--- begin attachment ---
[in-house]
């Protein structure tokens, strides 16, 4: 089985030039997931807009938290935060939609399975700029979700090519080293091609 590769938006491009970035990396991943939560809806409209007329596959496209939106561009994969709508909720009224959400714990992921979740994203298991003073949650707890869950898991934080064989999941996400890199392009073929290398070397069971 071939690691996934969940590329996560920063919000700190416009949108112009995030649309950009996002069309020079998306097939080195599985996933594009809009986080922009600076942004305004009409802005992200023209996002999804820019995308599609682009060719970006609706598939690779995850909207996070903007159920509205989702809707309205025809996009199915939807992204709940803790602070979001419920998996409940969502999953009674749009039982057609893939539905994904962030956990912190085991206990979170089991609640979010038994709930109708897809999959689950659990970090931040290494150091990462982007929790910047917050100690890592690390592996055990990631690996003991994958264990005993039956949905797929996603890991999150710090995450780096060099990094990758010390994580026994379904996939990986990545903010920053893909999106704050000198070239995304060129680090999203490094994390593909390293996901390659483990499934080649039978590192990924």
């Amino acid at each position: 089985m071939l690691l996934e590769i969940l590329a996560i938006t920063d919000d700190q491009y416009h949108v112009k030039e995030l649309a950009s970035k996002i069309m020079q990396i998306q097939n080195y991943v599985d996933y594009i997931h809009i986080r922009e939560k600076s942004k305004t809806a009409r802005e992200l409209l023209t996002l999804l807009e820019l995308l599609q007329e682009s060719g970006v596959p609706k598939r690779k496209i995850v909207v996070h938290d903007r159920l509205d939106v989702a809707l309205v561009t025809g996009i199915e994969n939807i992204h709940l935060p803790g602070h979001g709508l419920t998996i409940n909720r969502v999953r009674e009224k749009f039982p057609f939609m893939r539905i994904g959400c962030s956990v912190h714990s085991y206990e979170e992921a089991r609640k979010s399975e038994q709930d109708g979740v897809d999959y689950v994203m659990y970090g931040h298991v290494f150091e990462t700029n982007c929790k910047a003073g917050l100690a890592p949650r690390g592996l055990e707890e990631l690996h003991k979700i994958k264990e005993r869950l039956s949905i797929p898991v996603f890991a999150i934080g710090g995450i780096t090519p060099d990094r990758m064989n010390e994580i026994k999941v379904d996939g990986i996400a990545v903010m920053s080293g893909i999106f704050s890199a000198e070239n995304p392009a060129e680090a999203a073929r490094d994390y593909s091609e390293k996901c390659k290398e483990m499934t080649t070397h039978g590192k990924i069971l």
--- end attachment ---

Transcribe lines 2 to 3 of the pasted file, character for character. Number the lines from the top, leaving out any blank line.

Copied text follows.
């Protein structure tokens, strides 16, 4: 089985030039997931807009938290935060939609399975700029979700090519080293091609 590769938006491009970035990396991943939560809806409209007329596959496209939106561009994969709508909720009224959400714990992921979740994203298991003073949650707890869950898991934080064989999941996400890199392009073929290398070397069971 071939690691996934969940590329996560920063919000700190416009949108112009995030649309950009996002069309020079998306097939080195599985996933594009809009986080922009600076942004305004009409802005992200023209996002999804820019995308599609682009060719970006609706598939690779995850909207996070903007159920509205989702809707309205025809996009199915939807992204709940803790602070979001419920998996409940969502999953009674749009039982057609893939539905994904962030956990912190085991206990979170089991609640979010038994709930109708897809999959689950659990970090931040290494150091990462982007929790910047917050100690890592690390592996055990990631690996003991994958264990005993039956949905797929996603890991999150710090995450780096060099990094990758010390994580026994379904996939990986990545903010920053893909999106704050000198070239995304060129680090999203490094994390593909390293996901390659483990499934080649039978590192990924």
């Amino acid at each position: 089985m071939l690691l996934e590769i969940l590329a996560i938006t920063d919000d700190q491009y416009h949108v112009k030039e995030l649309a950009s970035k996002i069309m020079q990396i998306q097939n080195y991943v599985d996933y594009i997931h809009i986080r922009e939560k600076s942004k305004t809806a009409r802005e992200l409209l023209t996002l999804l807009e820019l995308l599609q007329e682009s060719g970006v596959p609706k598939r690779k496209i995850v909207v996070h938290d903007r159920l509205d939106v989702a809707l309205v561009t025809g996009i199915e994969n939807i992204h709940l935060p803790g602070h979001g709508l419920t998996i409940n909720r969502v999953r009674e009224k749009f039982p057609f939609m893939r539905i994904g959400c962030s956990v912190h714990s085991y206990e979170e992921a089991r609640k979010s399975e038994q709930d109708g979740v897809d999959y689950v994203m659990y970090g931040h298991v290494f150091e990462t700029n982007c929790k910047a003073g917050l100690a890592p949650r690390g592996l055990e707890e990631l690996h003991k979700i994958k264990e005993r869950l039956s949905i797929p898991v996603f890991a999150i934080g710090g995450i780096t090519p060099d990094r990758m064989n010390e994580i026994k999941v379904d996939g990986i996400a990545v903010m920053s080293g893909i999106f704050s890199a000198e070239n995304p392009a060129e680090a999203a073929r490094d994390y593909s091609e390293k996901c390659k290398e483990m499934t080649t070397h039978g590192k990924i069971l």